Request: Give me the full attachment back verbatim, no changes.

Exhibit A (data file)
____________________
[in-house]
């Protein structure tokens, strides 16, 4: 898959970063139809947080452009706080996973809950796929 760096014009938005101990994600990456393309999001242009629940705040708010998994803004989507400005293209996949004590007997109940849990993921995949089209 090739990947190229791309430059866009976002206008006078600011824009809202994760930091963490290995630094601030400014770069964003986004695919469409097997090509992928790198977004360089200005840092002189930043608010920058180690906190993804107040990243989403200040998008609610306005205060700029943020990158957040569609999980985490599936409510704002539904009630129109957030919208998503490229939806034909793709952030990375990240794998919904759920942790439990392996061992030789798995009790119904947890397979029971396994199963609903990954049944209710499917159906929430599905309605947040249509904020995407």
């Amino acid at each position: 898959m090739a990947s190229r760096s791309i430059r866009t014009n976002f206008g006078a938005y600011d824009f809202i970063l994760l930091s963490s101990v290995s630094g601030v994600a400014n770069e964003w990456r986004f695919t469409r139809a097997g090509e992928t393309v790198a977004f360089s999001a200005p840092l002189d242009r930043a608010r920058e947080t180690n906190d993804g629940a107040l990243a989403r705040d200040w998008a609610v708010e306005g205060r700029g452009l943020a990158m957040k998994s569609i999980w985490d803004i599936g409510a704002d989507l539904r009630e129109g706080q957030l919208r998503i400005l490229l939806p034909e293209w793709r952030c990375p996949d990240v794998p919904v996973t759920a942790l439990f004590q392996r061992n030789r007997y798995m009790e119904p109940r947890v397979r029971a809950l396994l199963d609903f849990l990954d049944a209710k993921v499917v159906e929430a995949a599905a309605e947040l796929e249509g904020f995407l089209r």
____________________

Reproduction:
[in-house]
């Protein structure tokens, strides 16, 4: 898959970063139809947080452009706080996973809950796929 760096014009938005101990994600990456393309999001242009629940705040708010998994803004989507400005293209996949004590007997109940849990993921995949089209 090739990947190229791309430059866009976002206008006078600011824009809202994760930091963490290995630094601030400014770069964003986004695919469409097997090509992928790198977004360089200005840092002189930043608010920058180690906190993804107040990243989403200040998008609610306005205060700029943020990158957040569609999980985490599936409510704002539904009630129109957030919208998503490229939806034909793709952030990375990240794998919904759920942790439990392996061992030789798995009790119904947890397979029971396994199963609903990954049944209710499917159906929430599905309605947040249509904020995407």
């Amino acid at each position: 898959m090739a990947s190229r760096s791309i430059r866009t014009n976002f206008g006078a938005y600011d824009f809202i970063l994760l930091s963490s101990v290995s630094g601030v994600a400014n770069e964003w990456r986004f695919t469409r139809a097997g090509e992928t393309v790198a977004f360089s999001a200005p840092l002189d242009r930043a608010r920058e947080t180690n906190d993804g629940a107040l990243a989403r705040d200040w998008a609610v708010e306005g205060r700029g452009l943020a990158m957040k998994s569609i999980w985490d803004i599936g409510a704002d989507l539904r009630e129109g706080q957030l919208r998503i400005l490229l939806p034909e293209w793709r952030c990375p996949d990240v794998p919904v996973t759920a942790l439990f004590q392996r061992n030789r007997y798995m009790e119904p109940r947890v397979r029971a809950l396994l199963d609903f849990l990954d049944a209710k993921v499917v159906e929430a995949a599905a309605e947040l796929e249509g904020f995407l089209r």